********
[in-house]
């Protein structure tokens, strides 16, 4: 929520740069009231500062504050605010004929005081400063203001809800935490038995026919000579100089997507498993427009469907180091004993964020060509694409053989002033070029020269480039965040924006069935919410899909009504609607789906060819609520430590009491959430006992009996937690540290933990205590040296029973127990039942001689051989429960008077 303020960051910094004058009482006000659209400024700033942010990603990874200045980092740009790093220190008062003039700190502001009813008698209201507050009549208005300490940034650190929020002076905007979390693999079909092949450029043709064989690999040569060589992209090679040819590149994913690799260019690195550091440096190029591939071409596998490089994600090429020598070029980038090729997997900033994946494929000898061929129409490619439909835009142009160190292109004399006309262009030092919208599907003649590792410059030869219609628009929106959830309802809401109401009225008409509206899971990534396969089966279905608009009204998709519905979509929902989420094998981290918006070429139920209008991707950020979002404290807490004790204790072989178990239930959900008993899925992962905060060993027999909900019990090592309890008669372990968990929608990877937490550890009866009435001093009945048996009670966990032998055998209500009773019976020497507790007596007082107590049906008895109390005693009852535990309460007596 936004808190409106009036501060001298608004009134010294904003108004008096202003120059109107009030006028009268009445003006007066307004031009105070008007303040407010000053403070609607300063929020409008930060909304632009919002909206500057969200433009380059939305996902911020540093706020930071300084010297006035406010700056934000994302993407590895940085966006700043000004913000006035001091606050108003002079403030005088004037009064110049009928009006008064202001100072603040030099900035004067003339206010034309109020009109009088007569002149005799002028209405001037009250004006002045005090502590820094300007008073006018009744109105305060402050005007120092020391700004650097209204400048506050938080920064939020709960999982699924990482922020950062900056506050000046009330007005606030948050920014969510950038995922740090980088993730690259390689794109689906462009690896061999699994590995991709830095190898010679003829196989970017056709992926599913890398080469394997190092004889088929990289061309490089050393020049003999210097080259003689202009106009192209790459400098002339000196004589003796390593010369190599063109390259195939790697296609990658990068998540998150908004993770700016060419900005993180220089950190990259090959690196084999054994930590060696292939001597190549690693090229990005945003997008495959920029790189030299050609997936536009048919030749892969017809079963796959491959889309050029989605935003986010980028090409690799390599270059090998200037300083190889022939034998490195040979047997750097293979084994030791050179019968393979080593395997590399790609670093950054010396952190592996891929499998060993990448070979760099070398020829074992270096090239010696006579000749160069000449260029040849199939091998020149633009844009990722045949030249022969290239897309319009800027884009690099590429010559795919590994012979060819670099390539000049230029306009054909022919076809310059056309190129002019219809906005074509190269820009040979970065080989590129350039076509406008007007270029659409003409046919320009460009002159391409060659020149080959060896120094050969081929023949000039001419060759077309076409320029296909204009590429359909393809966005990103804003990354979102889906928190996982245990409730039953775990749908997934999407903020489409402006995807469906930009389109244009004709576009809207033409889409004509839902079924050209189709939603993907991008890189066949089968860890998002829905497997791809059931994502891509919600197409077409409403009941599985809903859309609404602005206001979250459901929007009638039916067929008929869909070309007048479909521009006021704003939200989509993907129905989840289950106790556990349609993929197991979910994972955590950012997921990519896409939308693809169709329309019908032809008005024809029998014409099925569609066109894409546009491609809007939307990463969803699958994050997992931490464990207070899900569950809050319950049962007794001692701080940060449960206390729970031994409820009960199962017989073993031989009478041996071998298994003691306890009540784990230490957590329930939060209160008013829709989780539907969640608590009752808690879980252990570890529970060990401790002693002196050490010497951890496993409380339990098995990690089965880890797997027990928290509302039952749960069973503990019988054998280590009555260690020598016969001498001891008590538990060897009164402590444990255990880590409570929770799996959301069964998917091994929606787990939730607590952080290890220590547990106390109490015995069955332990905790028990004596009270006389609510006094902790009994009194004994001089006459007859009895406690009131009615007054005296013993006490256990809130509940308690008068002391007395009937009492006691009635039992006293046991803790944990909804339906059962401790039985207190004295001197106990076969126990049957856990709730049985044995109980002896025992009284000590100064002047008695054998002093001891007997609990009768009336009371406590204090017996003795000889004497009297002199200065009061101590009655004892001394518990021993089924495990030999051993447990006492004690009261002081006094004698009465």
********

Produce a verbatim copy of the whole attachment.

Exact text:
[in-house]
């Protein structure tokens, strides 16, 4: 929520740069009231500062504050605010004929005081400063203001809800935490038995026919000579100089997507498993427009469907180091004993964020060509694409053989002033070029020269480039965040924006069935919410899909009504609607789906060819609520430590009491959430006992009996937690540290933990205590040296029973127990039942001689051989429960008077 303020960051910094004058009482006000659209400024700033942010990603990874200045980092740009790093220190008062003039700190502001009813008698209201507050009549208005300490940034650190929020002076905007979390693999079909092949450029043709064989690999040569060589992209090679040819590149994913690799260019690195550091440096190029591939071409596998490089994600090429020598070029980038090729997997900033994946494929000898061929129409490619439909835009142009160190292109004399006309262009030092919208599907003649590792410059030869219609628009929106959830309802809401109401009225008409509206899971990534396969089966279905608009009204998709519905979509929902989420094998981290918006070429139920209008991707950020979002404290807490004790204790072989178990239930959900008993899925992962905060060993027999909900019990090592309890008669372990968990929608990877937490550890009866009435001093009945048996009670966990032998055998209500009773019976020497507790007596007082107590049906008895109390005693009852535990309460007596 936004808190409106009036501060001298608004009134010294904003108004008096202003120059109107009030006028009268009445003006007066307004031009105070008007303040407010000053403070609607300063929020409008930060909304632009919002909206500057969200433009380059939305996902911020540093706020930071300084010297006035406010700056934000994302993407590895940085966006700043000004913000006035001091606050108003002079403030005088004037009064110049009928009006008064202001100072603040030099900035004067003339206010034309109020009109009088007569002149005799002028209405001037009250004006002045005090502590820094300007008073006018009744109105305060402050005007120092020391700004650097209204400048506050938080920064939020709960999982699924990482922020950062900056506050000046009330007005606030948050920014969510950038995922740090980088993730690259390689794109689906462009690896061999699994590995991709830095190898010679003829196989970017056709992926599913890398080469394997190092004889088929990289061309490089050393020049003999210097080259003689202009106009192209790459400098002339000196004589003796390593010369190599063109390259195939790697296609990658990068998540998150908004993770700016060419900005993180220089950190990259090959690196084999054994930590060696292939001597190549690693090229990005945003997008495959920029790189030299050609997936536009048919030749892969017809079963796959491959889309050029989605935003986010980028090409690799390599270059090998200037300083190889022939034998490195040979047997750097293979084994030791050179019968393979080593395997590399790609670093950054010396952190592996891929499998060993990448070979760099070398020829074992270096090239010696006579000749160069000449260029040849199939091998020149633009844009990722045949030249022969290239897309319009800027884009690099590429010559795919590994012979060819670099390539000049230029306009054909022919076809310059056309190129002019219809906005074509190269820009040979970065080989590129350039076509406008007007270029659409003409046919320009460009002159391409060659020149080959060896120094050969081929023949000039001419060759077309076409320029296909204009590429359909393809966005990103804003990354979102889906928190996982245990409730039953775990749908997934999407903020489409402006995807469906930009389109244009004709576009809207033409889409004509839902079924050209189709939603993907991008890189066949089968860890998002829905497997791809059931994502891509919600197409077409409403009941599985809903859309609404602005206001979250459901929007009638039916067929008929869909070309007048479909521009006021704003939200989509993907129905989840289950106790556990349609993929197991979910994972955590950012997921990519896409939308693809169709329309019908032809008005024809029998014409099925569609066109894409546009491609809007939307990463969803699958994050997992931490464990207070899900569950809050319950049962007794001692701080940060449960206390729970031994409820009960199962017989073993031989009478041996071998298994003691306890009540784990230490957590329930939060209160008013829709989780539907969640608590009752808690879980252990570890529970060990401790002693002196050490010497951890496993409380339990098995990690089965880890797997027990928290509302039952749960069973503990019988054998280590009555260690020598016969001498001891008590538990060897009164402590444990255990880590409570929770799996959301069964998917091994929606787990939730607590952080290890220590547990106390109490015995069955332990905790028990004596009270006389609510006094902790009994009194004994001089006459007859009895406690009131009615007054005296013993006490256990809130509940308690008068002391007395009937009492006691009635039992006293046991803790944990909804339906059962401790039985207190004295001197106990076969126990049957856990709730049985044995109980002896025992009284000590100064002047008695054998002093001891007997609990009768009336009371406590204090017996003795000889004497009297002199200065009061101590009655004892001394518990021993089924495990030999051993447990006492004690009261002081006094004698009465």